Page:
In O Guarani, the Portuguese maiden Cecília, or Ceci, for short, falls for Peri, the Guarani chief of the title, and from their union, allegorically, the nation of Brazil is born. In "História do Brasil," the primordial couple surfaces in the line "Later, Peri kissed Ceci, to the sound of O Guarani." Again, Babo indulges in playful anachronism by suggesting that Gomes's opera was the soundtrack for the mythic couple's embrace.

O guarani is prototypical of nineteenth-century nationalist literature in its depiction of Peri as a noble, solitary Indian who must give way before the advancing European settlers but whose spirit is symbolically incorporated into their new civilization. It was also typical of nineteenth-century Brazilian thought in the way it pushed Brazil's enormous population of African descent to the margins:

African influence cuts no ice in Alencar's national allegory. By the 1930s, such a perspective was clearly antiquated. Reconsideration of the importance of African cultural influence was the single most important element in Brazil's collective inquiry into national character.

Nowhere was that influence more apparent than in popular music and, partly as a result, popular music became particularly freighted with nationalist meanings. Subsequent lyrics in "História do Brasil" allude to this transition: "Later, Ceci became Iaiá, Peri became Ioiô."

Iaiá and Ioiô were Afro-Brazilian terms of endearment, historically used by slaves for the slaveowner's children, but by the 1930s used, or stereotyped, as terms of courtship between older Afro-Brazilian men and women. Babo's marcha thus domesticates the interracial union of O guarani and gives it an Afro-Brazilian tinge, implying a new national ancestry.

Babo describes another transition, from "O guarani to guaraná"—that is, from the high cultural works of Alencar and Gomes to the modern commercial product of guaraná, a carbonated soft drink made from an Amazonian berry. Guaraná, as bottled by the powerful firms Antárctica and Brahma, was fast becoming a staple of the Brazilian popular diet.

Babo ushers out the old, refined, elitist Brazil, and welcomes the new, mass-produced, democratically consumable Brazil. In doing so, he astutely links two apparently unrelated aspects of the enormous cultural transformation currently underway—the new emphasis on Afro-Brazilian roots and the rise of a mass market.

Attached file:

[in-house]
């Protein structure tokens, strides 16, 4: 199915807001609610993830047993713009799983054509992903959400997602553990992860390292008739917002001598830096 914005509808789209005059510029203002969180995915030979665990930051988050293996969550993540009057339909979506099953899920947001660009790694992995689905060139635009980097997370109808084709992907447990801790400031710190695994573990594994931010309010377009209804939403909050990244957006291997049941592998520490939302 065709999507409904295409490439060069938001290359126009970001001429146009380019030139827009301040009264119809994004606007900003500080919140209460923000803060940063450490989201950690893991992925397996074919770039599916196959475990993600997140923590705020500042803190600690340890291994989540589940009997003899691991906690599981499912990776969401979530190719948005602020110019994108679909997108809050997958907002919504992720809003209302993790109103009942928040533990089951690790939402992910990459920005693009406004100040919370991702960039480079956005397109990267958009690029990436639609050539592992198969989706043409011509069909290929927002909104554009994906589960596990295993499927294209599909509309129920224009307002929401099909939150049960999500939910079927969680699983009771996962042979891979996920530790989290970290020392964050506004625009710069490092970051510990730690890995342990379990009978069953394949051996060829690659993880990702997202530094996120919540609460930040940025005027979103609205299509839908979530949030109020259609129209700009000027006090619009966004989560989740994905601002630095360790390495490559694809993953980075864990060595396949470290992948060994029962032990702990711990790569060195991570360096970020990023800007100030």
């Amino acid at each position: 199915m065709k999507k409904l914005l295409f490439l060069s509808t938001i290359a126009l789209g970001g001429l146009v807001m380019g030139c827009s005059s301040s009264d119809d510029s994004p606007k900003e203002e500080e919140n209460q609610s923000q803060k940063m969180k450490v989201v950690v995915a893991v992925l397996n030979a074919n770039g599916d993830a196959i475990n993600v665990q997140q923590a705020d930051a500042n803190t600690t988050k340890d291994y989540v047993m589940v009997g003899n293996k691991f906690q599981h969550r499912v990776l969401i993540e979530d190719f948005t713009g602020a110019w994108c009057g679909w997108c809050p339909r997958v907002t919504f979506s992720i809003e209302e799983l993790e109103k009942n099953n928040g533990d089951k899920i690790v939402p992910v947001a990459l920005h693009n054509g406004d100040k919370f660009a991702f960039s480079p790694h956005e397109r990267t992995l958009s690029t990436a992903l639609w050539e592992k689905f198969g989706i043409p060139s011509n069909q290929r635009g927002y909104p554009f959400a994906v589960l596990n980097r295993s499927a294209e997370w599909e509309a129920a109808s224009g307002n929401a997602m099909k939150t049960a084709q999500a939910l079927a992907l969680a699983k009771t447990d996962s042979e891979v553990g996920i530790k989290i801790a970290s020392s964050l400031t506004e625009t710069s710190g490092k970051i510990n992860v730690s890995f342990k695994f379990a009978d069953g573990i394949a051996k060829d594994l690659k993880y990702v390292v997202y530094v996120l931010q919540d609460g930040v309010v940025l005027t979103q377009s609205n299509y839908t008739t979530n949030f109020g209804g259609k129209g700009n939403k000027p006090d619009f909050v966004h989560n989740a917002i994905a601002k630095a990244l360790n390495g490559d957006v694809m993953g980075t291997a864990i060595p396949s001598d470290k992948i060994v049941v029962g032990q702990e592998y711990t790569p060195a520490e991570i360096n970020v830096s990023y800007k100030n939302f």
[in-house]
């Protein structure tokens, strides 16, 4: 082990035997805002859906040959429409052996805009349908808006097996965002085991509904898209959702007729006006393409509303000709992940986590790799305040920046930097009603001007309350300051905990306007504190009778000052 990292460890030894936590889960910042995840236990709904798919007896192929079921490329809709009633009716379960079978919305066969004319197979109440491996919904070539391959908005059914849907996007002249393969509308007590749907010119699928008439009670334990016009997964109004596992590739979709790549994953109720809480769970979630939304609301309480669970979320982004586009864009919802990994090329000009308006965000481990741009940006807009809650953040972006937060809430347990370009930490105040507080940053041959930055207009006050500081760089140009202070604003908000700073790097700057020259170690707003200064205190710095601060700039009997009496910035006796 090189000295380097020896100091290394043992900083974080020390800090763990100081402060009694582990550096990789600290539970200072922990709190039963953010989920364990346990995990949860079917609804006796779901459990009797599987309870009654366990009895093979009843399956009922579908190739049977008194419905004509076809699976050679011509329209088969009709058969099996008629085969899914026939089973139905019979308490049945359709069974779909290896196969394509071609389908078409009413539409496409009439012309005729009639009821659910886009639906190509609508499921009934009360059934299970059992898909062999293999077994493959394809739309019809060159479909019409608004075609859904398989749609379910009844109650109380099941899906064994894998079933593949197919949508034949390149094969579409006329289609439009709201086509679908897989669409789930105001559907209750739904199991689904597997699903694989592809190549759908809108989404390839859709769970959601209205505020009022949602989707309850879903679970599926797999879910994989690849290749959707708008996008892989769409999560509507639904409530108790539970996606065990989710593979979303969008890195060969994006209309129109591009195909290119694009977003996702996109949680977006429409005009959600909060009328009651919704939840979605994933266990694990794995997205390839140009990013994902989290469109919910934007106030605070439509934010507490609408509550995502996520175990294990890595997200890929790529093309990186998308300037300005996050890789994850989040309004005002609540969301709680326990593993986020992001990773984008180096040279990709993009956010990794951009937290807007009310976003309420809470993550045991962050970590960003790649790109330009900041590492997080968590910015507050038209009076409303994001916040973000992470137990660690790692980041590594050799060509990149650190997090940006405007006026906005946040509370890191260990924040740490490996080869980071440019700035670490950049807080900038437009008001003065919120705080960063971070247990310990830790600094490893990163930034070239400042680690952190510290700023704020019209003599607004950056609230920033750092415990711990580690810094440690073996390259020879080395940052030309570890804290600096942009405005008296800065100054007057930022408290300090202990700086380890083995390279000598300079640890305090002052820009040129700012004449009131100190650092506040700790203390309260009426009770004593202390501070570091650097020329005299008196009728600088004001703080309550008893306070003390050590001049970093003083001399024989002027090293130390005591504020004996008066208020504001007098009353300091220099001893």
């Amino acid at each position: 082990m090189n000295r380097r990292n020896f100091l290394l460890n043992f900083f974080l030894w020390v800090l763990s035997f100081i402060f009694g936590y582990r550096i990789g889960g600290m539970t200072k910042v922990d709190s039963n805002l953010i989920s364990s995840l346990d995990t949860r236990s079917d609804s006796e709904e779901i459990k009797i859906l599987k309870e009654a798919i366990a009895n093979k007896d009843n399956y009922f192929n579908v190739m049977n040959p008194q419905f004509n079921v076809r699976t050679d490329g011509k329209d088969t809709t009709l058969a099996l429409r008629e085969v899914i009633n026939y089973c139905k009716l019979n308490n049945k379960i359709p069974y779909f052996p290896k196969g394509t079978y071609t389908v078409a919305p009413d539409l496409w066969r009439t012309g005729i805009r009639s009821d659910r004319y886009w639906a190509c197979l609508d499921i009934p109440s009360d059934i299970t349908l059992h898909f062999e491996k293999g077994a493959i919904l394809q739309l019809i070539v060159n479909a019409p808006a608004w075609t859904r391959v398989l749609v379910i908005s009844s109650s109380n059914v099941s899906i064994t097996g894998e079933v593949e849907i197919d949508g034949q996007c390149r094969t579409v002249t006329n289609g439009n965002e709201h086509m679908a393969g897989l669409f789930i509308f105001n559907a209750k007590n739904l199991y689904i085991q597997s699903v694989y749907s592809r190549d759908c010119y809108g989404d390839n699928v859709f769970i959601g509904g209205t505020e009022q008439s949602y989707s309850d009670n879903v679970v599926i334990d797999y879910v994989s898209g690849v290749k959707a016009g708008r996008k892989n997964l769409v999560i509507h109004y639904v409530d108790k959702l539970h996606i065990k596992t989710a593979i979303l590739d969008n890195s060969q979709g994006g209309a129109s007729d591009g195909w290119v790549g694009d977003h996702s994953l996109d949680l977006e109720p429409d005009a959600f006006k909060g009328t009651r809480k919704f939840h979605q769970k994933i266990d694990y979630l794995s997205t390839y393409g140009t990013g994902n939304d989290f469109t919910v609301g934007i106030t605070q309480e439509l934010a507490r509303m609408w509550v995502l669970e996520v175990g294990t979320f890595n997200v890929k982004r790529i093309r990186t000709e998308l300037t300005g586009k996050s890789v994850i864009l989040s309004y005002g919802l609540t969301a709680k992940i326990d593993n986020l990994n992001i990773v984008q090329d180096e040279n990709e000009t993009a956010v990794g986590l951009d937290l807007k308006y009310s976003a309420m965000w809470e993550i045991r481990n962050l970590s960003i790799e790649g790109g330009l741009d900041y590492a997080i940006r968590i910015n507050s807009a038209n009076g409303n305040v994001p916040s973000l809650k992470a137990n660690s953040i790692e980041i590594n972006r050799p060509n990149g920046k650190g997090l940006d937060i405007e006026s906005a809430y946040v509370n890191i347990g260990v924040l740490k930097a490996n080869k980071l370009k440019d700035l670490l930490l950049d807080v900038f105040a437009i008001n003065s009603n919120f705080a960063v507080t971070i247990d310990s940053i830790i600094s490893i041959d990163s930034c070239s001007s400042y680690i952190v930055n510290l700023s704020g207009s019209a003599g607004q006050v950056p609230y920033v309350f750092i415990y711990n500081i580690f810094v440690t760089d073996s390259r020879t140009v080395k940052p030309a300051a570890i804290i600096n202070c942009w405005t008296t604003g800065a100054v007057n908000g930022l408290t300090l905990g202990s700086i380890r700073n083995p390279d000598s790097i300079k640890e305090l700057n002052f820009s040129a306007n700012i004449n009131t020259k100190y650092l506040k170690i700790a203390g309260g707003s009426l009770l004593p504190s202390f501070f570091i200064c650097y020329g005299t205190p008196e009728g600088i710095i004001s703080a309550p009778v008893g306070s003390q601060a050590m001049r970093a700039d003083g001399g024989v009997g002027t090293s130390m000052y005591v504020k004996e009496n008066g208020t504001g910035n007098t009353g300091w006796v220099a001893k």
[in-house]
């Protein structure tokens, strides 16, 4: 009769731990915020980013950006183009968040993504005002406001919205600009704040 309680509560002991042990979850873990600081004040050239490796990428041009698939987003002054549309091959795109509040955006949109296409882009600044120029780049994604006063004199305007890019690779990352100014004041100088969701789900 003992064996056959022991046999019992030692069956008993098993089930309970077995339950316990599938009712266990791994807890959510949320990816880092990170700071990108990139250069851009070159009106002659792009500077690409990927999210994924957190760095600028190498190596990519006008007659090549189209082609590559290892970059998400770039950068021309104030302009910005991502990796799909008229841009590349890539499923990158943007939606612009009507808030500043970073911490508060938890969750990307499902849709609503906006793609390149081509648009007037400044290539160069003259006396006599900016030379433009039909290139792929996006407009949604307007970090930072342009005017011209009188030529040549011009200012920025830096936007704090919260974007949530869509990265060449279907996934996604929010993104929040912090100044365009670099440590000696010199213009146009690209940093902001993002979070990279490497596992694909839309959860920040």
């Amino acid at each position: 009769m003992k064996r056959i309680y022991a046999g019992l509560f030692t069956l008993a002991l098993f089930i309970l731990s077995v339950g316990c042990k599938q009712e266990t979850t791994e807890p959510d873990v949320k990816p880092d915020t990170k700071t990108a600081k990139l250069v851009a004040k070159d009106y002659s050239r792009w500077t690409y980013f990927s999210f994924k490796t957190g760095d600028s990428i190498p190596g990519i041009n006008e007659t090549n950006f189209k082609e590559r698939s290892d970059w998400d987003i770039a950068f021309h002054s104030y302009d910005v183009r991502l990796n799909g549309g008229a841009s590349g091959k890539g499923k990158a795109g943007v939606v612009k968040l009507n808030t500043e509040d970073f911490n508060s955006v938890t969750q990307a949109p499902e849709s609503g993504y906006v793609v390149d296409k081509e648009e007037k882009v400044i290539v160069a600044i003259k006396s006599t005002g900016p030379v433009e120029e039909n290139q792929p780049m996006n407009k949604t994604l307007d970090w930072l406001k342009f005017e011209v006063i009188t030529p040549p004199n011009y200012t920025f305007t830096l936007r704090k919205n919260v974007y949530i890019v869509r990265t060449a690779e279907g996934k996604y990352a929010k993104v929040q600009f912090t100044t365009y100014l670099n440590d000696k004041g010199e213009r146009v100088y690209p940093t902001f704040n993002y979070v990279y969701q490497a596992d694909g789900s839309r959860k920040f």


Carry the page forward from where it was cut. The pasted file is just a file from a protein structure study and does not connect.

This link is indeed fundamental: the symbolic capital of Afro-Brazilian authenticity was an important factor shaping the growth of a mass market for popular musical recordings and radio programs. Emphasis on the Afro-Brazilian origins of samba, for example, became increasingly important as samba became a packaged commercial product.

From the vantage point of Carnival, 1934, a Brazil culturally defined by O Guarani already seemed a distant past. "From there to here," Babo concluded, "everything changed. Grandma's time has gone and now Severa and the horse Mossoró are in charge."

This line refers to a melodramatic singer of Portuguese laments and a prizewinning thoroughbred, both of whom were in the headlines in 1933. Babo was wrong about these last two—few Brazilians today would recognize their names. Many, in contrast, would recognize Babo's, although they would likely refer to him only by his first name, and almost all would be able to sing at least a few lines of his most famous tunes, without necessarily attaching a name or a date to them.

They are part of a common store of cultural knowledge. As markers of Brazilianness, they are as pervasive as feijoada, the black bean stew of African origin, or guaraná itself. Babo was right about a transition in the relative importance of high and popular culture in defining the nation, but he could not be expected to foresee his own importance, or that of his fellow composers and performers of popular music, in formulating the new definition.

The text above is an excerpt from the introduction to Hello, Hello Brazil : Popular Music in the Making of Modern Brazil by Bryan McCann. Duke University Press, June 2004.


Bryan McCann is Assistant Professor of Latin American History at Georgetown University. He welcomes your comments at bryan.mccann2@verizon.net.
Hello, Hello Brazil is available for purchase at bookstores or direct from Duke University Press - http://www.dukeupress.edu




Discuss it in our Forum

Send your comments to Brazzil

Anything to say about Brazil or Brazilians? Brazzil
wishes to publish your material. See what to do.